Uttar Pradesh’s anti-Romeo drive leaves boys scared, girls unconvinced
The sight of policemen zipping across Meerut in convoys, beacons flashing and sirens blaring, have sent single men scurrying for cover.india Updated: Mar 25, 2017 00:08 IST
To be spotted outside a girl’s college in Uttar Pradesh is to invite trouble these days. Two days after Yogi Adityanath took over as chief minister, Nakul, 23, was accosted by a posse of policemen in the western city of Meerut for loitering around the RG PG College on Kacheri Road.
Nakul, though, wasn’t a Romeo as the police suspected him to be. He happened to be waiting for his sister taking her Class 12 exam inside. Detained and interrogated, the cops let him off after a while, but not before leaving him shaken.
Policemen across 11 districts of Uttar Pradesh have hit the streets with vigour, following up on the newly sworn-in chief minister’s poll pledge to rid public places of eve-teasers. The order to set up anti-Romeo squads have not been formally communicated yet, but over-zealous policemen, including the ones in Meerut, have already swung into action, rounding up whoever found in the vicinity of a girl’s college.
On Wednesday, at least 15 were rounded up across the city. Ten of them turned out to be relatives or friends of girl students taking exams and were freed. Five were taken to the police station for further grilling and bit of counselling.
The sight of policemen zipping across the city in convoys, beacons flashing and sirens blaring, have sent single men scurrying for cover. The boys are scared. The girls are curious, but not fully convinced.
“Lucknow mein chalti train mein ladki ko tezaab pilaya gaya. Aap Romeo pakadiye (A girl was forced to drink acid in train and you are busy in catching Romeos),” scoffed Urmi Pundir, a BA final year student at RG College, referring to an acid attack on a woman just a day before.
Her classmates agreed, saying police surveillance minus excesses was welcome. “They can help us, but we do not entertain restrictions. We know what is right and what is wrong,” pointed out Neha Baliyan.
An undeterred police force is, however, doing what it does best: Wielding the stick. In Jhansi, they forced a teenager to publicly do sit-ups. In Lucknow, a couple headed for a movie was forced to disembark from an auto rickshaw and the man hauled to the police station.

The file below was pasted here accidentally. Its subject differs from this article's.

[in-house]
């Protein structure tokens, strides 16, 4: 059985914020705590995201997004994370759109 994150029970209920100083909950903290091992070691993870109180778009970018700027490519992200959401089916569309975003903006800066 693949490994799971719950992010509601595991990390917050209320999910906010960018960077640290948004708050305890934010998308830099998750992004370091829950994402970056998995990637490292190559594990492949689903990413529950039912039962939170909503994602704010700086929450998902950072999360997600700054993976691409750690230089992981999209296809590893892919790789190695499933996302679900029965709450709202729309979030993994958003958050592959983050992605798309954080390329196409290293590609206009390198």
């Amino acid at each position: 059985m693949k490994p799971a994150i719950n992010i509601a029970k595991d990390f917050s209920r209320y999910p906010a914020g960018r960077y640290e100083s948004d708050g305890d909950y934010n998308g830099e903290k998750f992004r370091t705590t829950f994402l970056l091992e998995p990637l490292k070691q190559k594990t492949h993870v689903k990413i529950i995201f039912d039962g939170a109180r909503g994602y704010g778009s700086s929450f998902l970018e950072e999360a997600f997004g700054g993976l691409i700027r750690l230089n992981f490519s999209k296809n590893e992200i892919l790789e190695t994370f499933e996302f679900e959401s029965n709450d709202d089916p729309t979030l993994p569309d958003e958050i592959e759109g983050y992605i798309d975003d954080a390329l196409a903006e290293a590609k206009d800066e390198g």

For the last three days, we are just chasing eve teasers,” said Pooja Singh, a woman constable of Meerut.
She is part of the six-car convoy that has just got out of the Civil Lines residence of the Meerut(City) superintendent of police Alok Priyadarshi on the lookout for Romeos. The city isn’t the best place for women – Meerut has the third-highest number of crimes against women in UP– but a day after they had picked up 15, Priyadarshi’s team struggled to lay their hands on anyone.
Their first stop was the Government Girls’ College in Zakir Colony. No Romeos were to be found there and the police moved to the next stop: Ismail National Mahila College. There too no teenagers were spotted, though some middle-aged men were seen. The police quizzed some of them, but found to their dismay they were nearby shopkeepers.
The police had no luck even at the RG PG College for Girls, or even at the Star Plaza market, their last stop for the day.
Priyadarshi, however, chose to see only the brighter side: That the city is getting safer. Mindful of the media on their trail, he also got the principal of a girl’s college to back his claim. “Now, the girls are feeling safe,” said Sadhna Sahai.
All the while, students of the college looked on from the windows of their classrooms with a degree of incredulity. “Some boys used to harass us, but not a cop was seen then. Today, there are so many cops but no boys,” pointed out Urmi Pundir.
Others nursed doubts about how long the anti-Romeo drive would go on. One student summed it up succinctly: “Wait till the novelty factor wears off. The police will vanish and the Romeos would be back. Meerut will be what it always used to be.”